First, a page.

Microfinance from LDCS to DCS: Are Socio-Economic Differences Important?

Microfinance from LDCS to DCS: Are Socio-Economic Differences Important?

Samanthala Hettihewa (University of Ballarat, Australia) and Christopher S. Wright (CRIC, University of Ballarat, Australia)
Copyright: © 2011 |Pages: 19
DOI: 10.4018/978-1-61520-993-4.ch016
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Microfinance (MF) has demonstrated great success in poverty-relief in less-developed countries (LDCs) and is experiencing rapid growth and interest in developed countries (DCs). However, the current literature on DC MF leaves a general impression that DC MF is failing and its original core intent of poverty relief is being diluted by survival concerns. Descriptive analysis is used in this chapter to infer that DC MF must be redesigned to meet DC socio-economic conditions, if it is to avoid a reputation of being too poorly focused, ineffective, and inefficient for use in DCs. After demonstrating that poverty in LDCs is harsher than in DCs, this chapter reviews current-performance concerns of DC MF, discusses how it can still effectively relieve poverty in DCs, examines how regulatory and other socio-economic factors affect micro-enterprise, and concludes that MF should be refocused before DCs commit to further developing/adapting MF infrastructure.
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Microfinance (MF) has a long history of successful deployment in lesser developed countries (LDCs). However, MF has different meanings for different people and interest groups, that vary from micro-credit (for micro-enterprise development and consumer durables) to insurance and income protection, to social enlightenment (Burkett, 2003). This chapter corrals this diversity of meaning into a broad definition where MF is conceptualized as a set of tools, approaches and strategies developed in LDCs to give a hand-up to people who are trapped in poverty because, for various reasons, they are excluded from accessing mainstream financial services. Buckland & Dong (2008) note that financially excluded people (by definition) rely almost entirely on non-mainstream and informal financial services. The well-documented profound success of MF, in helping many poor in LDCs escape the poverty trap, has sparked debate on how such powerful tools can be, or have been, imported to developed countries (DCs) for similar service—for details see Servon, 1997 and 2006; Bhatt & Tang, 2001; Hung, 2003; and Dubreuil & Mirada, 2008.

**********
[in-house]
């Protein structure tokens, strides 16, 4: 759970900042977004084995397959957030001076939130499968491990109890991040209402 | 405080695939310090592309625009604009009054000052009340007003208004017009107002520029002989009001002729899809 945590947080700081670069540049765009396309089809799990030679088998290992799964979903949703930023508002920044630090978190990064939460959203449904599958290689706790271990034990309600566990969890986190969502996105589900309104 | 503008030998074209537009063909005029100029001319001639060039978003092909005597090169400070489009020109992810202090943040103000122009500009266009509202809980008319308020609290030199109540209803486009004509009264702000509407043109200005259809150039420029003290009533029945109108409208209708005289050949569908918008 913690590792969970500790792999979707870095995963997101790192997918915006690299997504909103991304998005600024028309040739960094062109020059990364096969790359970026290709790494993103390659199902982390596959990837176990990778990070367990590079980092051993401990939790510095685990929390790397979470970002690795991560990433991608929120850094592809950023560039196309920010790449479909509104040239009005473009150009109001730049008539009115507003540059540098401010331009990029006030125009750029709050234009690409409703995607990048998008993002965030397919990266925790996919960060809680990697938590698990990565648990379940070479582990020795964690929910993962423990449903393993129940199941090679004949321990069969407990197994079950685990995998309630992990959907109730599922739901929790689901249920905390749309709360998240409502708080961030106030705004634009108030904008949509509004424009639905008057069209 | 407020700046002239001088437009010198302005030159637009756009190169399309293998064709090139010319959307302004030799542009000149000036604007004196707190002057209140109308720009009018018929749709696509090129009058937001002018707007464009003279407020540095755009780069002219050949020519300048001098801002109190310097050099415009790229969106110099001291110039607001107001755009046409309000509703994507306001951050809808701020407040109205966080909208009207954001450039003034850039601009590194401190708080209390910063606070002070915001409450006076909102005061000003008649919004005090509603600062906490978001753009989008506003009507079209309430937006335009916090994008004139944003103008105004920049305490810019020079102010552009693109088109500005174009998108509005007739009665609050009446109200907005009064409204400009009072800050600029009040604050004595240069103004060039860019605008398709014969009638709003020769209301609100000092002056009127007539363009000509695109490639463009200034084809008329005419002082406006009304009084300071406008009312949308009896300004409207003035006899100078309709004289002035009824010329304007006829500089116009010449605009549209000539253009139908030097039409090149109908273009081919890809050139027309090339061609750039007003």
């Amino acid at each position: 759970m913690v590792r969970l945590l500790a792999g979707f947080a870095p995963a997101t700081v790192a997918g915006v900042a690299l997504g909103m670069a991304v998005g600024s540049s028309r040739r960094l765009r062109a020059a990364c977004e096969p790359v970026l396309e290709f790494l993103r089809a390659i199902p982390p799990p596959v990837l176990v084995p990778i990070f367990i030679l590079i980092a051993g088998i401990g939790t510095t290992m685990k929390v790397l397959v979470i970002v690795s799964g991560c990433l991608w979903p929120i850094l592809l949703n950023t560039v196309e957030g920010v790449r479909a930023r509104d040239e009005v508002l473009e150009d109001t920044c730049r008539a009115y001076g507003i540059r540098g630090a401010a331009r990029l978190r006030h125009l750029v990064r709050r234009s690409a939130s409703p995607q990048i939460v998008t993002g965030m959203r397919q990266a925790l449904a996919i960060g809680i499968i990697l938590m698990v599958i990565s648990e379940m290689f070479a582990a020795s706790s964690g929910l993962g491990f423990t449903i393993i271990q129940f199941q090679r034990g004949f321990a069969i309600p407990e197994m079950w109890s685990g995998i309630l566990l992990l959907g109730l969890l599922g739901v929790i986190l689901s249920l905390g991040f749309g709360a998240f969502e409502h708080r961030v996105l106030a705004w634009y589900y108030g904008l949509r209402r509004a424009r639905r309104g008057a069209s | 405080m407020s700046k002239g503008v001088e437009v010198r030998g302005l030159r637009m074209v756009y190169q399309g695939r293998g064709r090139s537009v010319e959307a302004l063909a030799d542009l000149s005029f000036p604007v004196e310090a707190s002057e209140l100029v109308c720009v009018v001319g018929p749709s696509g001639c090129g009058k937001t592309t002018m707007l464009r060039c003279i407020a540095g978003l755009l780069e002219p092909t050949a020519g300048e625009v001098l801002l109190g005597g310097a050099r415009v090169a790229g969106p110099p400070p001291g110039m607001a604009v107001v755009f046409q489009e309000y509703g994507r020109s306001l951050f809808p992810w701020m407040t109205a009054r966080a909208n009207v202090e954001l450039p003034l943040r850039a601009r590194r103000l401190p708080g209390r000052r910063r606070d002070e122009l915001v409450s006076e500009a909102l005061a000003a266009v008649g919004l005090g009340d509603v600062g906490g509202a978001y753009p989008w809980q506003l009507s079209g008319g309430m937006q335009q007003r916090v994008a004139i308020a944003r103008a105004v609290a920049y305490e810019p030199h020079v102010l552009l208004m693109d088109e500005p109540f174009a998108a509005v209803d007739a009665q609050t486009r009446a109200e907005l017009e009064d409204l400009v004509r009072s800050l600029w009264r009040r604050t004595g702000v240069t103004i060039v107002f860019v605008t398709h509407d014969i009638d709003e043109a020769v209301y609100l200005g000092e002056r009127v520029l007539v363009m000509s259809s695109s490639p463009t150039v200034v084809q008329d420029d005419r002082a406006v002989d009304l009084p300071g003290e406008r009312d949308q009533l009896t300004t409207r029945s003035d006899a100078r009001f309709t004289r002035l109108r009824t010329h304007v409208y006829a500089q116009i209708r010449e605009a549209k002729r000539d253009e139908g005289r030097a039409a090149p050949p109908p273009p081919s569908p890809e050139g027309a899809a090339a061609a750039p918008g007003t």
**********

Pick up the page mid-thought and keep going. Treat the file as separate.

The literature on DC MF projects, as noted later in this chapter, gives the general impression that MF in DCs is failing to achieve both its financial and poverty-relief objectives. Many researchers attribute these difficulties to high administration costs, nonperforming and/or defaulted loans, adverse-selection of clients, cost-recovery issues, difficulty developing appropriate administrative tools (e.g. use of peer-groups), and confusion over its client base and role in society. However, the thesis in this chapter is that these issues are symptoms and that, unless the fundamental cause of these symptoms is resolved, the progression of DC MF setbacks will continue and likely turn to a general rejection of DC MF by fund providers and mainstream DC finance.

This chapter flows from the premise that a tool designed for a specific purpose and for use under specific conditions can fail catastrophically if it is applied toward a different purpose with different prevailing conditions. The objective of this chapter is to show that the root causes of poverty differ between LDCs and DCs and that those differences are important to the design and deployment of MF tools in DCs. This chapter is organized as follows: a background discussion on how MF works, an evaluation of socio-economic differences between LDCs and DCs (in particular how poverty differs between them), a review of current performance concerns of DC MF, consideration of whether MF can be and/or is being adapted to effectively relieve poverty in DCs, and a conclusion that MF should be refocused before DCs commit to developing/adapting infrastructure for MF.

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